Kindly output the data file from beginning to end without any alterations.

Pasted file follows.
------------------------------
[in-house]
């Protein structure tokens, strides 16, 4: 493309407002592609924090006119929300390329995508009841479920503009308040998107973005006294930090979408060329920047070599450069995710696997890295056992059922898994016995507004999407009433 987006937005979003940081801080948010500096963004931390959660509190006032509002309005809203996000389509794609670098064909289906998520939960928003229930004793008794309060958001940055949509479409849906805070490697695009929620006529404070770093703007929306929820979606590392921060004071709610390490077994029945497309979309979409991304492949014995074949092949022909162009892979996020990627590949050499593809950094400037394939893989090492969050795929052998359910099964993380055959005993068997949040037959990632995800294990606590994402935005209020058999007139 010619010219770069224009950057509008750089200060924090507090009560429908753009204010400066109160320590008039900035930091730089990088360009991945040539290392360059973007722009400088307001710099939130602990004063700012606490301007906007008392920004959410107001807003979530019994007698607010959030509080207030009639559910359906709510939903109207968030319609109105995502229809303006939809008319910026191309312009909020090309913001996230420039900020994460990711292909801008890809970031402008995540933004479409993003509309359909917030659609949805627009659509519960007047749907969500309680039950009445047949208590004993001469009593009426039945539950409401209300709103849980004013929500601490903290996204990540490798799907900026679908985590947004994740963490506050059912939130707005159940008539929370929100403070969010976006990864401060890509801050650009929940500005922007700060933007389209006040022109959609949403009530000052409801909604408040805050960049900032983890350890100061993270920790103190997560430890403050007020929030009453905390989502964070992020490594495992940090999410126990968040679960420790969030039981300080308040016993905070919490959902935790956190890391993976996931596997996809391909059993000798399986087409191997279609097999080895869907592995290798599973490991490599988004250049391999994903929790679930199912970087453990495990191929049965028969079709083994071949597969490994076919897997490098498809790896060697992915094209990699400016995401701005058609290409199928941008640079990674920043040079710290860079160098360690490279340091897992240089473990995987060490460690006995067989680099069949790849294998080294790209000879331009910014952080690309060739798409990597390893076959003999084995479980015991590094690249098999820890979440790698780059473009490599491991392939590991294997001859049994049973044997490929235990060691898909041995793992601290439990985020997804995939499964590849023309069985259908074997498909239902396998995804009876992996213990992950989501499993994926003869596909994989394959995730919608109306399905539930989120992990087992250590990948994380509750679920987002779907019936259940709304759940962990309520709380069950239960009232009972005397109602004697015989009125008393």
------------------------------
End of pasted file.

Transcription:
[in-house]
């Protein structure tokens, strides 16, 4: 493309407002592609924090006119929300390329995508009841479920503009308040998107973005006294930090979408060329920047070599450069995710696997890295056992059922898994016995507004999407009433 987006937005979003940081801080948010500096963004931390959660509190006032509002309005809203996000389509794609670098064909289906998520939960928003229930004793008794309060958001940055949509479409849906805070490697695009929620006529404070770093703007929306929820979606590392921060004071709610390490077994029945497309979309979409991304492949014995074949092949022909162009892979996020990627590949050499593809950094400037394939893989090492969050795929052998359910099964993380055959005993068997949040037959990632995800294990606590994402935005209020058999007139 010619010219770069224009950057509008750089200060924090507090009560429908753009204010400066109160320590008039900035930091730089990088360009991945040539290392360059973007722009400088307001710099939130602990004063700012606490301007906007008392920004959410107001807003979530019994007698607010959030509080207030009639559910359906709510939903109207968030319609109105995502229809303006939809008319910026191309312009909020090309913001996230420039900020994460990711292909801008890809970031402008995540933004479409993003509309359909917030659609949805627009659509519960007047749907969500309680039950009445047949208590004993001469009593009426039945539950409401209300709103849980004013929500601490903290996204990540490798799907900026679908985590947004994740963490506050059912939130707005159940008539929370929100403070969010976006990864401060890509801050650009929940500005922007700060933007389209006040022109959609949403009530000052409801909604408040805050960049900032983890350890100061993270920790103190997560430890403050007020929030009453905390989502964070992020490594495992940090999410126990968040679960420790969030039981300080308040016993905070919490959902935790956190890391993976996931596997996809391909059993000798399986087409191997279609097999080895869907592995290798599973490991490599988004250049391999994903929790679930199912970087453990495990191929049965028969079709083994071949597969490994076919897997490098498809790896060697992915094209990699400016995401701005058609290409199928941008640079990674920043040079710290860079160098360690490279340091897992240089473990995987060490460690006995067989680099069949790849294998080294790209000879331009910014952080690309060739798409990597390893076959003999084995479980015991590094690249098999820890979440790698780059473009490599491991392939590991294997001859049994049973044997490929235990060691898909041995793992601290439990985020997804995939499964590849023309069985259908074997498909239902396998995804009876992996213990992950989501499993994926003869596909994989394959995730919608109306399905539930989120992990087992250590990948994380509750679920987002779907019936259940709304759940962990309520709380069950239960009232009972005397109602004697015989009125008393």